The act of reconstructing is itself absolutely a process or methodology. I've never seen anywhere that has been disputed. However, that being said, to view Celtic *Reconstructionism* as a spiritual practice, religion, or way of life is not some wild idea born from a couple of people misunderstanding of The CR FAQ. I honestly haven't the foggiest idea as to why "CR as a spiritual practice" seems to ruffle feathers as we are not contradicting anything. In fact, I feel the FAQ is quite clear on it being both:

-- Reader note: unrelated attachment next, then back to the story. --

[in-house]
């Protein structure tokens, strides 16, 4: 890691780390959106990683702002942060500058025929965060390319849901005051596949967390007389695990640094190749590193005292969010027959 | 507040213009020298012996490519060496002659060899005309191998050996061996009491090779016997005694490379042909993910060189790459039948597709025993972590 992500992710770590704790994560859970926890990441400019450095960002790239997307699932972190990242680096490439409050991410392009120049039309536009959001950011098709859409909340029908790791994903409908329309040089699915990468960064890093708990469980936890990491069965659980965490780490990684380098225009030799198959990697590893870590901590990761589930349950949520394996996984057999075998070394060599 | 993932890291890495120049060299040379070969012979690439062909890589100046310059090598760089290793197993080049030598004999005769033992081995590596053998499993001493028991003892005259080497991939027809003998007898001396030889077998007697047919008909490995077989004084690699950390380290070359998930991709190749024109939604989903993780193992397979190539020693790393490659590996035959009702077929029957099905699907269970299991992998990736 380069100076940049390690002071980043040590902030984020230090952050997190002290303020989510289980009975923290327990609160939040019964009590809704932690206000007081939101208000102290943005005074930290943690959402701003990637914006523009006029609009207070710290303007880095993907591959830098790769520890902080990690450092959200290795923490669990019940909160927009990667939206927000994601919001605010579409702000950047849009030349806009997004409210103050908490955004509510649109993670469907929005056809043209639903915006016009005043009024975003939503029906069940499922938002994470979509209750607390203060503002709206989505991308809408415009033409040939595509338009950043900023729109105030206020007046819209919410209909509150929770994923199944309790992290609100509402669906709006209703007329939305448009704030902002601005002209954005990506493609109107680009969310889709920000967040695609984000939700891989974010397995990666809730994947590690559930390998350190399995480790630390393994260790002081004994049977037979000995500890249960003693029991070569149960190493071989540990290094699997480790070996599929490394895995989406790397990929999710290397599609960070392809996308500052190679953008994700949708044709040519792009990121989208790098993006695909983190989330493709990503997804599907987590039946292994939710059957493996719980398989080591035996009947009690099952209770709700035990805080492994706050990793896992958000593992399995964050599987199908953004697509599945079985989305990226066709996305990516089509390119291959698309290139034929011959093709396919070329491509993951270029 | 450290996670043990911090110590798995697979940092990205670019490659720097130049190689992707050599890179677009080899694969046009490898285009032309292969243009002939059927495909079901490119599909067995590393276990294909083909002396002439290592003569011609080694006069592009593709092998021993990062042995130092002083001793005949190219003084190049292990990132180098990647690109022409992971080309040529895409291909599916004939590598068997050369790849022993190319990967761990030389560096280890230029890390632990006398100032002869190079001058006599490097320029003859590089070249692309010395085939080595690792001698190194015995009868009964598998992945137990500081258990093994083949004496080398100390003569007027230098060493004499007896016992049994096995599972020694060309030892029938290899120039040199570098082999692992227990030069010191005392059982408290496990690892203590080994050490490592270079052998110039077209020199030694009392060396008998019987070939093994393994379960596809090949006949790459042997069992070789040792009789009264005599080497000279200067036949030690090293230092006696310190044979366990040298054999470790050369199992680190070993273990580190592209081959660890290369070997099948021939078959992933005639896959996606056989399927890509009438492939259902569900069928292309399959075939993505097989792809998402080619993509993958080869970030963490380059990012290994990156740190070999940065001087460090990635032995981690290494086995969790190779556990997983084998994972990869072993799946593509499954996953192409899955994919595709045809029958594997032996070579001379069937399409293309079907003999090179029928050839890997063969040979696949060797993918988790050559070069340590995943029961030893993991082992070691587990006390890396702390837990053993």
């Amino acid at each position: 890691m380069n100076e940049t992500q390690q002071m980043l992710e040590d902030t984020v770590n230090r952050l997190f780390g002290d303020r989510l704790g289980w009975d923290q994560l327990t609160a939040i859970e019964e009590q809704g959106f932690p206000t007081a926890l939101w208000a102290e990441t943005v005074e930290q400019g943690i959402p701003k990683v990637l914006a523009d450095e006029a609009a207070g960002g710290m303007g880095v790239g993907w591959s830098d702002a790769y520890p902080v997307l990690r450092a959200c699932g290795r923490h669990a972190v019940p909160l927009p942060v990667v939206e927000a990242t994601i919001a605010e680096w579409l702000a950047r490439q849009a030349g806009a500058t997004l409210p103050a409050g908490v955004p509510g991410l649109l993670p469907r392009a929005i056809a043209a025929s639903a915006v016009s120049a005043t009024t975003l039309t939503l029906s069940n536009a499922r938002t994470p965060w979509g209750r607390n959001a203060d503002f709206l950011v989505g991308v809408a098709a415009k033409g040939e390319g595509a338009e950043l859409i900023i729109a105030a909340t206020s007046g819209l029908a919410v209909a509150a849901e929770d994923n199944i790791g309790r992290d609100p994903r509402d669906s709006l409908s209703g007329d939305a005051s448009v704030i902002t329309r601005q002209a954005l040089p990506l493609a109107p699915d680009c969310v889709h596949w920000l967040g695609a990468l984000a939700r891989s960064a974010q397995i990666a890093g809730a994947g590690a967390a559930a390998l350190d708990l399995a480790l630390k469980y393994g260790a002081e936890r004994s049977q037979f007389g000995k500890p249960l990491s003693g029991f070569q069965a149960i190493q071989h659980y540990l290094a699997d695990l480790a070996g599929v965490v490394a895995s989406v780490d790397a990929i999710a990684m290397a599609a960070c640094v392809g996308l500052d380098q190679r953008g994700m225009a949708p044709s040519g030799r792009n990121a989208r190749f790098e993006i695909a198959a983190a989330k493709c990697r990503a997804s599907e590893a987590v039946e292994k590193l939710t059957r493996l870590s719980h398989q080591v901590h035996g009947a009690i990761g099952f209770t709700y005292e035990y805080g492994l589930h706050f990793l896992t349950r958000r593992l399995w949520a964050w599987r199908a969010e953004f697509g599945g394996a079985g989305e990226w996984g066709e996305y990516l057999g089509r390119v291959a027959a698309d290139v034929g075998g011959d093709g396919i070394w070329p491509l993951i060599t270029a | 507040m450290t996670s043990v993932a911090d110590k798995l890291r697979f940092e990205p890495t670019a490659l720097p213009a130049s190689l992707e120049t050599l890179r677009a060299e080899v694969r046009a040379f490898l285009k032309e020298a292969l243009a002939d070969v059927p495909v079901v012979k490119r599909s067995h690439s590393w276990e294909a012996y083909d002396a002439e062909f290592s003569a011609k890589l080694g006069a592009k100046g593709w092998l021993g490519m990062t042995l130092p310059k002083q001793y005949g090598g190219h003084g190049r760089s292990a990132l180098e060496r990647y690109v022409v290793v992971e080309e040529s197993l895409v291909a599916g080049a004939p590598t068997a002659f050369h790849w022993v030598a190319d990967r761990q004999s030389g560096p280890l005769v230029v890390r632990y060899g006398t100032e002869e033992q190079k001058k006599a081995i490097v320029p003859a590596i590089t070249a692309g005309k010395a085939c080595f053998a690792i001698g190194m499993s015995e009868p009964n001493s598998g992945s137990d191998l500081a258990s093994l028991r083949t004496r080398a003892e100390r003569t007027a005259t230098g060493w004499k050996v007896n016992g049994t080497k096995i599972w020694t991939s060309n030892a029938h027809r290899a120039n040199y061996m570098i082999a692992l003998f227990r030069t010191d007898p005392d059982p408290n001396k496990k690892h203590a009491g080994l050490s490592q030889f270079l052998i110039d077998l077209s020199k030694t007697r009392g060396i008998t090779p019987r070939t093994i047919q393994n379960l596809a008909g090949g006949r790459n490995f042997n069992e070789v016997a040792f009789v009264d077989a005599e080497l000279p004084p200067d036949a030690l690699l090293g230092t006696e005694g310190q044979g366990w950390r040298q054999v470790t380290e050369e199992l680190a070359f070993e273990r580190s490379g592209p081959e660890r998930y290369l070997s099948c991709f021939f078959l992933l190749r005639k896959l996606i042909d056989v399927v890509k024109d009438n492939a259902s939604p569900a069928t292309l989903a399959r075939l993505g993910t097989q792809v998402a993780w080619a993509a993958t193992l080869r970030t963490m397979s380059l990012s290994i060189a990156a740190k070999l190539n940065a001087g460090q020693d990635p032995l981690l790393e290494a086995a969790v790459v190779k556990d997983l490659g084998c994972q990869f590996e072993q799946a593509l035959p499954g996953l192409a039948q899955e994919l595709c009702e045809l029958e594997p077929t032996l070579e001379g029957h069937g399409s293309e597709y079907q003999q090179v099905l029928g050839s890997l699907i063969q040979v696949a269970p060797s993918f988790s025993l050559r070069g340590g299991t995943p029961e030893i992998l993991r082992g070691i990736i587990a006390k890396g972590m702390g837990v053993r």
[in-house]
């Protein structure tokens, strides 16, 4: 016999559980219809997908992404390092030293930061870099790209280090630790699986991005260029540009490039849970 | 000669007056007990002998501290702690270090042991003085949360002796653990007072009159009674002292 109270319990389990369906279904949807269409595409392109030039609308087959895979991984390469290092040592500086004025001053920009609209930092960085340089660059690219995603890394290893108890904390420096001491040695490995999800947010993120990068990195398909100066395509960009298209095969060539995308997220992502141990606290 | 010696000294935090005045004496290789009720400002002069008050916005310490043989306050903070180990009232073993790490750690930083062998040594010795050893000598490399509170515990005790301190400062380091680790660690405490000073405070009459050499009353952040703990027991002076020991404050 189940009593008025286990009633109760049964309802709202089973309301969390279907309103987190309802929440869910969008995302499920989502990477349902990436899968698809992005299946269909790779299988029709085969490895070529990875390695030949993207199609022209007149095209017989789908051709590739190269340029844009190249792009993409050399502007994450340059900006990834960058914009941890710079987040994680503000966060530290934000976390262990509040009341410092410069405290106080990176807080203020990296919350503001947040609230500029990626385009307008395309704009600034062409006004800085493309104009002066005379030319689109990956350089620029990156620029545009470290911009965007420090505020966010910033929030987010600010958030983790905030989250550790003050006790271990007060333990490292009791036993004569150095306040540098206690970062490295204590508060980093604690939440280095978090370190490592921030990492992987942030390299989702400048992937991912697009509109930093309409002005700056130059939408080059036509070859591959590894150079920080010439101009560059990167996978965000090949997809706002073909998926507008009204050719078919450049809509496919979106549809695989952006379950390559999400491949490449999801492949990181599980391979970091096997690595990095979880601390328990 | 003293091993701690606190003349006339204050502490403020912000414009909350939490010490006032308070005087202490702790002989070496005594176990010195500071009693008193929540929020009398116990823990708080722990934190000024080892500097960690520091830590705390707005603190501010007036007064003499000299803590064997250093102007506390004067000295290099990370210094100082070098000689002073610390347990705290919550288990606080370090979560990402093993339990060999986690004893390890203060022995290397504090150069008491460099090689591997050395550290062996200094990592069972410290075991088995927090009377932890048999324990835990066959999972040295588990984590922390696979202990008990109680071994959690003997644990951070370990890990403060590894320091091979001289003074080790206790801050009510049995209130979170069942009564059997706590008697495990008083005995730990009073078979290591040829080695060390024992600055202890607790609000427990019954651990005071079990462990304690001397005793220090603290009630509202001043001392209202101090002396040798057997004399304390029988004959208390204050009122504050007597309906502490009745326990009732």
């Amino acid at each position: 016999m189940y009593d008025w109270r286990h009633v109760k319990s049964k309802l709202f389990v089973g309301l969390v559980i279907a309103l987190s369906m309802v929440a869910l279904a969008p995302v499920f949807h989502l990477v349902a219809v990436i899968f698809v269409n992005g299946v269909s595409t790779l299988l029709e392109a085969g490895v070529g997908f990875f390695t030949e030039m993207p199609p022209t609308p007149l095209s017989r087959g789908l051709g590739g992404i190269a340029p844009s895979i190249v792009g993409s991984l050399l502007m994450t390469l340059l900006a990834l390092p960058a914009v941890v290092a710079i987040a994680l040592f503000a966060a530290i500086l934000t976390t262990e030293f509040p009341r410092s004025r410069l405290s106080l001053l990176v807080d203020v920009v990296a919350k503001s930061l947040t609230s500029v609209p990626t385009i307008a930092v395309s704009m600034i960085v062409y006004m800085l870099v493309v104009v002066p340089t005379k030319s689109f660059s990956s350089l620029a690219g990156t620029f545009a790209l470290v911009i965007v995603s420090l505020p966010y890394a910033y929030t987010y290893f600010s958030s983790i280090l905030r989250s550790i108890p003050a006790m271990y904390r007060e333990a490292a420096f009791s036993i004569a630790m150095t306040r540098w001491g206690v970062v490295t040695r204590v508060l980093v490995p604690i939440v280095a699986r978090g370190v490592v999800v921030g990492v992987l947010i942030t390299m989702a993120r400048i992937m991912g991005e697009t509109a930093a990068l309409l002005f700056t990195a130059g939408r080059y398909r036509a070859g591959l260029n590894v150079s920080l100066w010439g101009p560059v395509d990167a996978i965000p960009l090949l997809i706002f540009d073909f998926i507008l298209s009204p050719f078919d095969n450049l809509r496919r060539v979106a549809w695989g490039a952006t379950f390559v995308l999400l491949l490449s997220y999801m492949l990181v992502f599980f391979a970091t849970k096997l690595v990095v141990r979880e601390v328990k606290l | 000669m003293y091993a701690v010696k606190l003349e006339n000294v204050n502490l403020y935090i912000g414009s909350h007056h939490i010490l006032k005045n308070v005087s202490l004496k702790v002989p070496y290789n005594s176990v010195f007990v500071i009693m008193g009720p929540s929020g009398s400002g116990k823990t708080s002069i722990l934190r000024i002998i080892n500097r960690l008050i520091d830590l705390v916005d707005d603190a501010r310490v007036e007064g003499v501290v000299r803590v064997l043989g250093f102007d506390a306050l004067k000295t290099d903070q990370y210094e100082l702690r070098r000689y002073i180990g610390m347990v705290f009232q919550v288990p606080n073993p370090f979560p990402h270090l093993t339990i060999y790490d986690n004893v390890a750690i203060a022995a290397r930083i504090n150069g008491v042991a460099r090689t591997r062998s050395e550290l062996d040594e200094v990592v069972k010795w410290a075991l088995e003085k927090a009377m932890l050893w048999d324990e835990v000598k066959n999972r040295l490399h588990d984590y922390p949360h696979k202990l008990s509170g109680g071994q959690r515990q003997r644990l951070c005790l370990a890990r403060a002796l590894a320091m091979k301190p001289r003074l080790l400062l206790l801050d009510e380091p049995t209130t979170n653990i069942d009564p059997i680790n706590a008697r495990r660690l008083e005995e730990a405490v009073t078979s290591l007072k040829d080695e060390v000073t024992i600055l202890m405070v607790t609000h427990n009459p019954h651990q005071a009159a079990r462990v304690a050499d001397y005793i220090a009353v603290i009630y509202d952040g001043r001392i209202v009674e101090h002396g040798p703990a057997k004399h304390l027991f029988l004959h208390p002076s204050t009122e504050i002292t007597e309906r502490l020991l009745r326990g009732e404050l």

"Most of us are very spiritual people in our private lives. We have altars in our homes and do personal and family-centered devotional work. Some of us do divination or healing, or perform ritual services within our communities. Reading doesn't mean we're not spiritual. In fact, for most of us, the reading we do enhances our spirituality and helps us understand what we are taught by other people and what comes to us through more mystical means such as in visions, meditations or dreams. Reference books, written by those who have devoted their lives to studying the words and traditions of the ancestors, help us sort out what is traditionally Celtic from what is our own internal voice. Both may be valid, but our inner voice may not be entirely accurate about what is Celtic, or what is communication from the Divine and what is our own imaginations. When we believe we are receiving information from a Deity or spirit, we go to the scholars to compare notes and see what's Celtic and what's not.